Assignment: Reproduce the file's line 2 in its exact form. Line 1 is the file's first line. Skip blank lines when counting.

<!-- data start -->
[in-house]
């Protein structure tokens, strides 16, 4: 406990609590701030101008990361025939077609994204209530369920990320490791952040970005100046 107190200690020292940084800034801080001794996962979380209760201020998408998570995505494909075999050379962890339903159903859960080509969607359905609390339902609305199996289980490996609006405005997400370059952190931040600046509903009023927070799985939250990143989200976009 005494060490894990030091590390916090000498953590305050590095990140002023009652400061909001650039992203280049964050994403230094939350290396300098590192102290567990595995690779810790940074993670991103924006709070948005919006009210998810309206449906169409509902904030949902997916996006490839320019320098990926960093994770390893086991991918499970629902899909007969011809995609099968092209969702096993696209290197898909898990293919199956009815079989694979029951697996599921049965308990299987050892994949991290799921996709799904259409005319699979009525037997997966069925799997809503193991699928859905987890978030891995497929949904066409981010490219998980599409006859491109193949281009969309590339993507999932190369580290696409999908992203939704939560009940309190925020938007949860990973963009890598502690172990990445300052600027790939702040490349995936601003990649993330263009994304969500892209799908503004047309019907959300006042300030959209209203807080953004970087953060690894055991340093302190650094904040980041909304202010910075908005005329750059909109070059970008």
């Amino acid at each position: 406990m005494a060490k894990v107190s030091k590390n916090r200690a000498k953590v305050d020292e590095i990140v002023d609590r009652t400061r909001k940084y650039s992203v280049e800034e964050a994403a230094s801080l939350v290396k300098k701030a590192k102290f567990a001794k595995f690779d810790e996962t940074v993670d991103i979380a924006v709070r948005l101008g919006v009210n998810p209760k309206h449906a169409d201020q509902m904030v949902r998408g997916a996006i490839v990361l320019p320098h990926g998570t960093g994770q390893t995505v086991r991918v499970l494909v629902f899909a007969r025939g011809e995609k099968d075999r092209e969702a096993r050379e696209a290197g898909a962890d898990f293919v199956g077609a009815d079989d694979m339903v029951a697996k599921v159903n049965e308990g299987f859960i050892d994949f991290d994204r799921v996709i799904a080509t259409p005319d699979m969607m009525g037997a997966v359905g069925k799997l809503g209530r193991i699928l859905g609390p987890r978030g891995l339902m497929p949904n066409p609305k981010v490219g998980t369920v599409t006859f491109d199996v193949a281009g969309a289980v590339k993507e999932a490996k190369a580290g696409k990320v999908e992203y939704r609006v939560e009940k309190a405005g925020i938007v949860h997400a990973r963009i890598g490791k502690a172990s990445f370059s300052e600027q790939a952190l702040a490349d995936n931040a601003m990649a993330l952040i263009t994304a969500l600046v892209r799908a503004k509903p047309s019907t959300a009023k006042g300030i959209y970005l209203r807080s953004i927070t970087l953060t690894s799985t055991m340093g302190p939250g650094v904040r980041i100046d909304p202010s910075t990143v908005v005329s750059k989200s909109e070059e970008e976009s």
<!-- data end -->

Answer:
């Protein structure tokens, strides 16, 4: 406990609590701030101008990361025939077609994204209530369920990320490791952040970005100046 107190200690020292940084800034801080001794996962979380209760201020998408998570995505494909075999050379962890339903159903859960080509969607359905609390339902609305199996289980490996609006405005997400370059952190931040600046509903009023927070799985939250990143989200976009 005494060490894990030091590390916090000498953590305050590095990140002023009652400061909001650039992203280049964050994403230094939350290396300098590192102290567990595995690779810790940074993670991103924006709070948005919006009210998810309206449906169409509902904030949902997916996006490839320019320098990926960093994770390893086991991918499970629902899909007969011809995609099968092209969702096993696209290197898909898990293919199956009815079989694979029951697996599921049965308990299987050892994949991290799921996709799904259409005319699979009525037997997966069925799997809503193991699928859905987890978030891995497929949904066409981010490219998980599409006859491109193949281009969309590339993507999932190369580290696409999908992203939704939560009940309190925020938007949860990973963009890598502690172990990445300052600027790939702040490349995936601003990649993330263009994304969500892209799908503004047309019907959300006042300030959209209203807080953004970087953060690894055991340093302190650094904040980041909304202010910075908005005329750059909109070059970008």